Capital Market Comment
January 11, 2021
Frank Mastrapasqua, Ph.D.
Principal, Chairman & Chief Investment Officer
What 2020 Means for 2021
The year 2020 was extraordinary. It was a year marked by a devastating virus, a Gepression (government shutdown of the economy in response to the virus), and unpreceded policy responses, the likes of which have never been seen before. Moreover, the harnessing of the healthcare resources to produce treatment options and vaccines were nothing short of remarkable. As we enter 2021, COVID-19 infections and hospitalizations are rising, and the full effects of the holiday season are yet to be felt.
However, vaccine production and distribution are increasing, and a critical inflection point may be only weeks away (peaking of the infection rate and an acceleration in vaccine distribution). Unless government restrictions accelerate and more businesses begin shutting down, the economy should continue to respond to the unprecedented degree of fiscal and monetary stimulus that has been employed since March of 2020. The most recent stimulus package of $900 billion should help reaccelerate economic growth which has recently begun to slow. The ADP Report on employment showed a decline in employment of 123,000 for the month of December and the non-farm payroll employment report recorded a 140,000 decline with an upward revision of 135,000 for the prior two months. At the same time, the ISM Purchasing Manager Index for Manufacturing showed a strong rate of 60 for December.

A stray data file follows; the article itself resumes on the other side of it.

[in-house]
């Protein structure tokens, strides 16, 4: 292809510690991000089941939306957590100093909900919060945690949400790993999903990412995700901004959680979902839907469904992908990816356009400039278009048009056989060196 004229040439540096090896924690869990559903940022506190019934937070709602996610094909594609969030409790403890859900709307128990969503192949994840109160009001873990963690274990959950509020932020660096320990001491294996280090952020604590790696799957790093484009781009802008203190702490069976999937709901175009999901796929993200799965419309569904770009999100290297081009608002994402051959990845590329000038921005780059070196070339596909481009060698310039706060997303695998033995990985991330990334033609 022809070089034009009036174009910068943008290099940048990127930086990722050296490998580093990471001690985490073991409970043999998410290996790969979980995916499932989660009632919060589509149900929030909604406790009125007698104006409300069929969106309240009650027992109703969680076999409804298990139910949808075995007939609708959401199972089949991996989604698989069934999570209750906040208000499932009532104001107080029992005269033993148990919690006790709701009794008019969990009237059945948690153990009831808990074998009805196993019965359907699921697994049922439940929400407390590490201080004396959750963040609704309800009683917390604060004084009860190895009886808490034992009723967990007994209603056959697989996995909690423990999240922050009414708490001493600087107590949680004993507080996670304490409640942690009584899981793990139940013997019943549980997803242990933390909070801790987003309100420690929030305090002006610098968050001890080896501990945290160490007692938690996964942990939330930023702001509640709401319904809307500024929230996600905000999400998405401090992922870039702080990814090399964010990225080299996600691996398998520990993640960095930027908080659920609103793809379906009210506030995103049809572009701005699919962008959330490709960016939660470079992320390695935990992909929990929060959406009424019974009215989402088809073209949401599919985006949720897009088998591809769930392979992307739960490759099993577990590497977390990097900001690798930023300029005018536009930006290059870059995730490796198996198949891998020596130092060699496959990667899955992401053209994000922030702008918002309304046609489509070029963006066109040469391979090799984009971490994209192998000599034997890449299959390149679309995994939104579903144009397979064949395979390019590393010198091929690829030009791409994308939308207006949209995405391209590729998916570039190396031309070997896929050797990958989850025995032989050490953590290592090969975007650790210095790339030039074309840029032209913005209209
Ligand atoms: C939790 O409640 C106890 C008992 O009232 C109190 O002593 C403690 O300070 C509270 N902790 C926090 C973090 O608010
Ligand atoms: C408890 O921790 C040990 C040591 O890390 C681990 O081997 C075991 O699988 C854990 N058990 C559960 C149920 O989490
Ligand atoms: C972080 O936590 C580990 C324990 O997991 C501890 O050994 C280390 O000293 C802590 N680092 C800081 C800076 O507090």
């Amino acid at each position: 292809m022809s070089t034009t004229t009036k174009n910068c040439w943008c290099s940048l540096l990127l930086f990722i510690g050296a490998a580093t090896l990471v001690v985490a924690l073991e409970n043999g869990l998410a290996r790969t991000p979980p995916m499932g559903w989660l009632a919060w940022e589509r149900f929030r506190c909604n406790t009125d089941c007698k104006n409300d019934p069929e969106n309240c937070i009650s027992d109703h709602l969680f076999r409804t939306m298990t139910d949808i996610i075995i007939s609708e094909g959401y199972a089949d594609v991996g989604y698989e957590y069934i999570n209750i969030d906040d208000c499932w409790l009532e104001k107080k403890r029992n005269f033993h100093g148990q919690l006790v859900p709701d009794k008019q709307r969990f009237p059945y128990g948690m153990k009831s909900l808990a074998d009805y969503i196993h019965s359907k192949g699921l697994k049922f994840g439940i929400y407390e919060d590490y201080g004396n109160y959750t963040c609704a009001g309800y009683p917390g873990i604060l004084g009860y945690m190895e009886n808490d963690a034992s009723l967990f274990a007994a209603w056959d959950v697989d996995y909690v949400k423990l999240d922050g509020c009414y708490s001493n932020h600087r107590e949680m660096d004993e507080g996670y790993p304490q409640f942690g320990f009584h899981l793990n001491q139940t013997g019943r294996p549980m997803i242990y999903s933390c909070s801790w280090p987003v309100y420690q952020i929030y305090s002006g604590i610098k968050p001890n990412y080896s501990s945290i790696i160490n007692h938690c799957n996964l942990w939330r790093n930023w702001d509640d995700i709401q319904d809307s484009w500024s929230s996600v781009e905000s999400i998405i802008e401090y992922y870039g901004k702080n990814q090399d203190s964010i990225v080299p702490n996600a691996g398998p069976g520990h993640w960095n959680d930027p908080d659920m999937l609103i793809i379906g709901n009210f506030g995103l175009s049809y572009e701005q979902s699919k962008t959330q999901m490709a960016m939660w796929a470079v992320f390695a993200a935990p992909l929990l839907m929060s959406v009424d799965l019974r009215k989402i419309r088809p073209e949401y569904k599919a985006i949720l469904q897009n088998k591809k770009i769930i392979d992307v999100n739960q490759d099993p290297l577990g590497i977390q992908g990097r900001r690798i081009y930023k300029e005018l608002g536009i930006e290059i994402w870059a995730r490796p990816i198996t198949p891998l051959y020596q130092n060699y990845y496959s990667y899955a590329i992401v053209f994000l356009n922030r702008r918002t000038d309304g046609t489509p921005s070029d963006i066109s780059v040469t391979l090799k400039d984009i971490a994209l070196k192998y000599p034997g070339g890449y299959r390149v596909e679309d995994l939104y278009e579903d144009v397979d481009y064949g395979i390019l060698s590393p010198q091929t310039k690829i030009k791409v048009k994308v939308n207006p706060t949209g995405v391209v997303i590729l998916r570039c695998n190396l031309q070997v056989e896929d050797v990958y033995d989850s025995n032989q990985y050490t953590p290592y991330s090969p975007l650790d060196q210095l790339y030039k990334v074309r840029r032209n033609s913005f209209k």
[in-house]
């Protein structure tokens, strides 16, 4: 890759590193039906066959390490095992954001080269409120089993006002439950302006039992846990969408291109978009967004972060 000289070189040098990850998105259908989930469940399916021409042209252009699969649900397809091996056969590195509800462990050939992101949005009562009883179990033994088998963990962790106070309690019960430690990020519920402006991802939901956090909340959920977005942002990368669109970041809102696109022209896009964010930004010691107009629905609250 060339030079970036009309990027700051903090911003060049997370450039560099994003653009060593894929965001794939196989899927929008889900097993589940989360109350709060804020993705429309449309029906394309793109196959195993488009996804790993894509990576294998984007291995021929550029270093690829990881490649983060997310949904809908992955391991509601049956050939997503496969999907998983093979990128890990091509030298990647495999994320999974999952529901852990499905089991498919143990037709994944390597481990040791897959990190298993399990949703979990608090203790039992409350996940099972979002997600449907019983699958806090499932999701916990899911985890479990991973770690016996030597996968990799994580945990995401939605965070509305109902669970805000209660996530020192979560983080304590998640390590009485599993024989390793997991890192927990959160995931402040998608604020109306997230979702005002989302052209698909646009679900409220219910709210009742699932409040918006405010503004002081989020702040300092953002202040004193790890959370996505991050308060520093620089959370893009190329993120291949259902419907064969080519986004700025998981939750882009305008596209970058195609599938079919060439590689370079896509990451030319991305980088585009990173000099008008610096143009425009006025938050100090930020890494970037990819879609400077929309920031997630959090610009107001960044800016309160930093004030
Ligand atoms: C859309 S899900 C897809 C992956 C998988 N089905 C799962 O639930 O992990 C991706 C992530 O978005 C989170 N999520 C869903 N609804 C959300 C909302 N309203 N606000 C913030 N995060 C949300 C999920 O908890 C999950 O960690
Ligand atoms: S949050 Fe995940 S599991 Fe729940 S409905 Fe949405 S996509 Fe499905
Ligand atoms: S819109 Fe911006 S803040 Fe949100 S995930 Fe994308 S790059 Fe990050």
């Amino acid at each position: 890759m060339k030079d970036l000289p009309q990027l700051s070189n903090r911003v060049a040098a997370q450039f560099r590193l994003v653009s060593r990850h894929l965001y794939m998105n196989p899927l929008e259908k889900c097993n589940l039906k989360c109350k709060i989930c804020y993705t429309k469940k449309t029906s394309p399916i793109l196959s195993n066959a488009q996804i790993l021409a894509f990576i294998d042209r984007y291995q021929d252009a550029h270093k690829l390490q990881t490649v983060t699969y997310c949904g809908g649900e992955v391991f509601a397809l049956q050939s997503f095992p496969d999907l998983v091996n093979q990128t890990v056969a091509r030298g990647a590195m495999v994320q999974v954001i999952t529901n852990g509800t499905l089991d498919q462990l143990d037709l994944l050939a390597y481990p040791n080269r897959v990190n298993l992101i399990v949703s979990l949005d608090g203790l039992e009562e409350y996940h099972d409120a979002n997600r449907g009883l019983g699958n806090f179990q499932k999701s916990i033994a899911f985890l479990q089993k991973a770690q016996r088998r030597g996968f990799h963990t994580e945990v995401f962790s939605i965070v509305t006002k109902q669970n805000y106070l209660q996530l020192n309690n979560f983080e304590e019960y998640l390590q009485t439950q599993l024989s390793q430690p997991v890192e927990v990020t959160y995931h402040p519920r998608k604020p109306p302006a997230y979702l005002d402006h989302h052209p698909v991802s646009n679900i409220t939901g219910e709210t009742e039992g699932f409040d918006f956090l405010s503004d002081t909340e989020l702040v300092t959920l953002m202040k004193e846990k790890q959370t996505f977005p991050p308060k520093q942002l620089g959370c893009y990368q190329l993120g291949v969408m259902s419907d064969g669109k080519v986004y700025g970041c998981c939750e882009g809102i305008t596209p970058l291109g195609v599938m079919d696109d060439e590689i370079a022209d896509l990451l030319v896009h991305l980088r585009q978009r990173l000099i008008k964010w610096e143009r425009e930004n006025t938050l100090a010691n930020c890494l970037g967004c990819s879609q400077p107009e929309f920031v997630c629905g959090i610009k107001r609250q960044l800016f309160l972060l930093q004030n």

The economic and financial markets’ landscape is likely to experience unusual twists and turns as health concerns ebb and flow. Certainly, there is a forecast for every occasion, as well as an enormous preoccupation with short-term developments. Ultimately, financial market behavior and results, however, will be influenced by fundamental developments that play out over the intermediate and longer term.
Despite all the political rhetoric, the handicapping of the elections, the crisis in the Capitol, and doomsday scenarios, a multitude of factors are in place to foster continued economic growth and the accompanying recovery in profitability.
The fiscal stimulus ($900 billion) just enacted and the likelihood of additional spending ($600 billion) under the new administration are meaningful percentages of GDP. Further into the new year, an infrastructure plan is likely to emerge, providing additional fiscal thrust.
On the monetary front, the aggressive level of monetary accommodation provides the liquidity to support economic growth and foster higher asset prices. The monetary aggregates have expanded at explosive rates. M1 and M2 increased 51% and 25% respectively in the year ending December 23, 2020. The Fed’s Balance Sheet which expanded from $4 trillion to $7 trillion has begun to rise further.
Real interest rates (inflation rate less the nominal rate) are negative and are likely to become more so as the monetary authorities maintain a near zero fed funds rate policy.